Gateway Gazette

Mountain Bluebirds at Glenbow Ranch Provincial Park

Mountain Bluebirds at Glenbow Ranch Provincial Park
12 day old Mountain Bluebirds in one of the bluebird boxes
(Submitted by Susan Church)

The open grasslands and aspen stands at Glenbow Ranch Provincial Park (GRPP) provide ideal habitat for the cerulean-colored thrush Mountain Bluebirds (Sialia currucoides) and Tree Swallows (Tachycineta bicolor). Harbingers of spring, these birds return to GRPP as early as mid March and into late April.

Both of these bird species are secondary cavity nesters. And, they are attracted to the nest boxes which are built especially for them. The boxes have an entry hole of exactly 40mm – any smaller and the male Mountain Bluebird cannot squeeze in; any larger, and predating and non -native Starlings and House Sparrows can enter and eat the eggs. Historically, these two predatory birds dealt a blow to native cavity nesters. 

There are several nest boxes throughout GRPP; installed, monitored, cleaned out and repaired by GRPF Stewards. The boxes are placed in suitable tracts of natural habitat, at exactly the right distance apart and facing south east.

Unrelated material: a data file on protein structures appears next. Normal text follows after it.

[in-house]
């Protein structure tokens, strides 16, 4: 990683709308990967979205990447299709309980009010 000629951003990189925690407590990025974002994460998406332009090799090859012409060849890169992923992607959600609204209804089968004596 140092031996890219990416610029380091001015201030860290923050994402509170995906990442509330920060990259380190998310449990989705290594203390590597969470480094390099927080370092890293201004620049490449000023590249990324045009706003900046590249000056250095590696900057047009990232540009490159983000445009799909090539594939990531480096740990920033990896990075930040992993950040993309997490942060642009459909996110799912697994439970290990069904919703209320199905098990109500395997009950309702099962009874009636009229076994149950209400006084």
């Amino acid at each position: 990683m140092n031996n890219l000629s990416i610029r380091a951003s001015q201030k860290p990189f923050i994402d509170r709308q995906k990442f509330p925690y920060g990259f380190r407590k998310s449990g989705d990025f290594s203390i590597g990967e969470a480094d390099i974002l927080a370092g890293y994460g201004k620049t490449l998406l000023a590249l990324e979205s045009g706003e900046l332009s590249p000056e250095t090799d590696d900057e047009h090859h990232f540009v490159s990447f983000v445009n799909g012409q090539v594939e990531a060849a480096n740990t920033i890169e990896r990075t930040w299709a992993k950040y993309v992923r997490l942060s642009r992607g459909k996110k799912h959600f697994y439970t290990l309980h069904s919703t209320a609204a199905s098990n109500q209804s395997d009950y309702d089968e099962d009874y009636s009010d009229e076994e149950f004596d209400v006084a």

In May, June and July, Stewards carefully monitor the boxes, checking for species, number of eggs, number of live young and number fledged. In 2012, we counted 5 Bluebird young in one nest box. By 2018, we had 15 nests and 72 fledged young. This year, despite a cold spring that impacted insect food supplies, 59 Bluebirds fledged from 12 nests, along with 200 Tree Swallows from 37 nests.

The rewards of our fence line walks include seeing 6 well-fed hatchlings in the nest and later in July, we watched these young Mountain Bluebirds in the aspens near by, learning to catch insects with their parents. This summer, we also saw a female Bluebird working hard to feed her young. Where was the male? We discovered it not far away, dead. Four of the five hatchlings survived and fledged with only one parent on insect duty. 

The data we collect is sent into the Calgary Nest Box Monitoring Society. The GRPF team is one of 66 teams monitoring nest boxes in this area. Many on the other teams also band Mountain Bluebirds. This data is used to track longevity, migration, breeding patterns and more. All data is sent on to the North American Bluebird Society.

All this is done in the interest of Mountain Bluebird conservation – one of the largest grassroots conservation activities in North America. 

Respectively submitted, Susan Church. Our team, also includes Gerald Kvill, Ken Wright, Clay Hunt and Shirley Leew. 

For more information on this Steward project, contact schurch@shaw.ca.

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